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Tactical Appropriation and Christian Warfare

Of late I have been intentionally abrasive on social media. There are multiple reasons for this. One of the more simple reasons was to test a defensive and offensive tactic. Distilled into an abstract term, it can be described as Tactical Appropriation.

Tactical Appropriation is a method which you can adopt to achieve devastating results against your opponents.

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Christian Warfare

The premise of tactical appropriation is to appropriate all tactics used by your enemy and use them to defend yourself, usually via counterattack. It is near in kinship to a tactic summed up by the old adage, “the best defense is a good offense.”

But it is much better summed up  by the Bible: “Eye for eye, tooth for tooth, hand for hand, foot for foot, burning for burning, wound for wound, stripe for stripe.

Anyone familiar with the Bible may remember that Jesus had some choice word to say about this concept during his famous “Sermon on the Mount.” Without going into a long debate concerning Jesus’ more “celestial” or “heavenly” law compared to Moses’ “terrestrial,” and “temporal” law, all I will say on the subject is that Moses’ law reflects Jesus’ law.  The idea is the same for both: Do unto others as you would have them do unto you.

Or as Jesus put his second greatest commandment, “Love thy neighbor as thyself.”

Moses law attempted to circumvent sin and crime via lex talionis. If you committed a crime, the punishment would be equivalent to what you did to your neighbor.

Gouge out an eye, and you get your eye gouged out.

Jesus tried to circumvent sin and crime using the same concept. If you love your neighbor as yourself, and don’t want your eye gouged out, then don’t gouge out your neighbor’s eye. He advocated for a spiritual precondition rather than temporal punishment post factum.

The other aspect of this is the concept of turning the other cheek. I will just point out now that it is not wrong to turn the other cheek.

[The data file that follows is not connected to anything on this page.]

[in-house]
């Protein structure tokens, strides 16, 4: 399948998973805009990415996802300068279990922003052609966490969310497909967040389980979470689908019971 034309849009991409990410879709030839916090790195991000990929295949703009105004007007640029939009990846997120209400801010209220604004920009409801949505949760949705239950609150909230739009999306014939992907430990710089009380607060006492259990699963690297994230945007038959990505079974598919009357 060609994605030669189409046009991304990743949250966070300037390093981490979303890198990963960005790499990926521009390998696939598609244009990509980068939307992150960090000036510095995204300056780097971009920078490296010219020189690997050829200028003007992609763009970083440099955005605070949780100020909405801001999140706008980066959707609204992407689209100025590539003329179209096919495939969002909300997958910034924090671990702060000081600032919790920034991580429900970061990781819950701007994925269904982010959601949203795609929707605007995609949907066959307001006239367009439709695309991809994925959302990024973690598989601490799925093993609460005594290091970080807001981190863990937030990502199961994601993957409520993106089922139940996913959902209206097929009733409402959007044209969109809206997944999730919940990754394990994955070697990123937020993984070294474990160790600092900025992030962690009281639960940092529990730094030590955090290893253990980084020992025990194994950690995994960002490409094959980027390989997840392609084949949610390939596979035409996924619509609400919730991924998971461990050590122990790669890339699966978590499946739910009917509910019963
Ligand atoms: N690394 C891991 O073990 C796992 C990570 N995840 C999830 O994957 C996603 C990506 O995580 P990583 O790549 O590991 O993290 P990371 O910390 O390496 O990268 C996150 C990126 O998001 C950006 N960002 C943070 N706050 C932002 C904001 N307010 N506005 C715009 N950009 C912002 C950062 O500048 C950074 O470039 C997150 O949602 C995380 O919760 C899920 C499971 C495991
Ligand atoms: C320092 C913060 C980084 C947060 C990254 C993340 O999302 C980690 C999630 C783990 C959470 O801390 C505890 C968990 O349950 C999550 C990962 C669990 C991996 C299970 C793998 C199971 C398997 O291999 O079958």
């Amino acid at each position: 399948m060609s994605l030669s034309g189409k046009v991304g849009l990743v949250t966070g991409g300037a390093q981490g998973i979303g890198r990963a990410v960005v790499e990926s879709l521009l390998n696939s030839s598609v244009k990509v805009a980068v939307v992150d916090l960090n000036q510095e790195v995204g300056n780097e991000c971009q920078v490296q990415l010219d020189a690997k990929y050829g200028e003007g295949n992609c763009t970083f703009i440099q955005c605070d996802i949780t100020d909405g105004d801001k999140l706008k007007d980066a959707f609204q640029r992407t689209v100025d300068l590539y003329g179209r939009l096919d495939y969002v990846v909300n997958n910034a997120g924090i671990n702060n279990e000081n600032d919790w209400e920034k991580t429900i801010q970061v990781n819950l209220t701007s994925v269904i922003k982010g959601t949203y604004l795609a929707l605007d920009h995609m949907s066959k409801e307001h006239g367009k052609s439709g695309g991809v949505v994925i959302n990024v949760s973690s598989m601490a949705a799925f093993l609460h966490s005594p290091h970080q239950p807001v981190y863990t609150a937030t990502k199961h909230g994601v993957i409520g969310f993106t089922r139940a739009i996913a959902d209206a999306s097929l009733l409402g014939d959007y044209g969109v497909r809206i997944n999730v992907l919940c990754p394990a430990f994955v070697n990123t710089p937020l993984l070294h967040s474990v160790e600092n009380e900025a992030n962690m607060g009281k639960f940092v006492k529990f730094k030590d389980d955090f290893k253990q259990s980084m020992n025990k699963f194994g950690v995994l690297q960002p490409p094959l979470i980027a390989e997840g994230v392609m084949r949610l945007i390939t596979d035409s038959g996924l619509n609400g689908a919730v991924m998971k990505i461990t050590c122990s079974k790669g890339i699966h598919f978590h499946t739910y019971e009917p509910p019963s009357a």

It is also not wrong to retaliate in self-defense.

Jesus’ celestial or heavenly law generally has the reputation of being more merciful than the law of Moses and less retaliatory. Paradoxically, it’s even worse for the original perpetrator of a crime or sin to have his victim return kindness for evil.

If thine enemy be hungry, give him bread to eat; and if he be thirsty, give him water to drink; For thou shalt heap coals of fire upon his head, and the LORD shall reward thee.

In fact, it could be argued that by not retaliating you are making it worse for your enemy than by literally defending yourself from his attacks.

By not retaliating, you are condemning your enemy to a fate worse than death. Turning your cheek is already a form of retaliation.

If someone attacks you, or attacks your beliefs, you have the moral prerogative to retaliate.

When you defend yourself from attack, you are morally and ethically authorized to use any and every method and tactic which your enemy first uses against you. This is the law as interpreted by both Moses and Jesus.

Martyrs are, of course, rewarded in heaven more handsomely than those who died fighting for a righteous cause. But nobody wants to die, and nobody likes losing.

Very few people have what it takes to be a martyr. As an every day Joe, you should develop an ability to defend yourself.

One way of defending yourself is via Tactical Appropriation.

Tactical Appropriation is the method necessary to successfully defend against a ruthless attacker.

Your enemies are ruthless. They will escalate their tactics to overwhelm and defeat you.

If they use rhetoric to attack you, use rhetoric to attack them. If they insult you, insult them back. If they pull a knife on you, pull a knife on them. If they pull a gun, draw your own gun.

Remember, you are not trying to get revenge. Defending yourself is not revenge.

Defend yourself successfully by using their own tactics against them. Do not escalate until they escalate. You aren’t limited to their tactics, you are only limited by their level of escalation.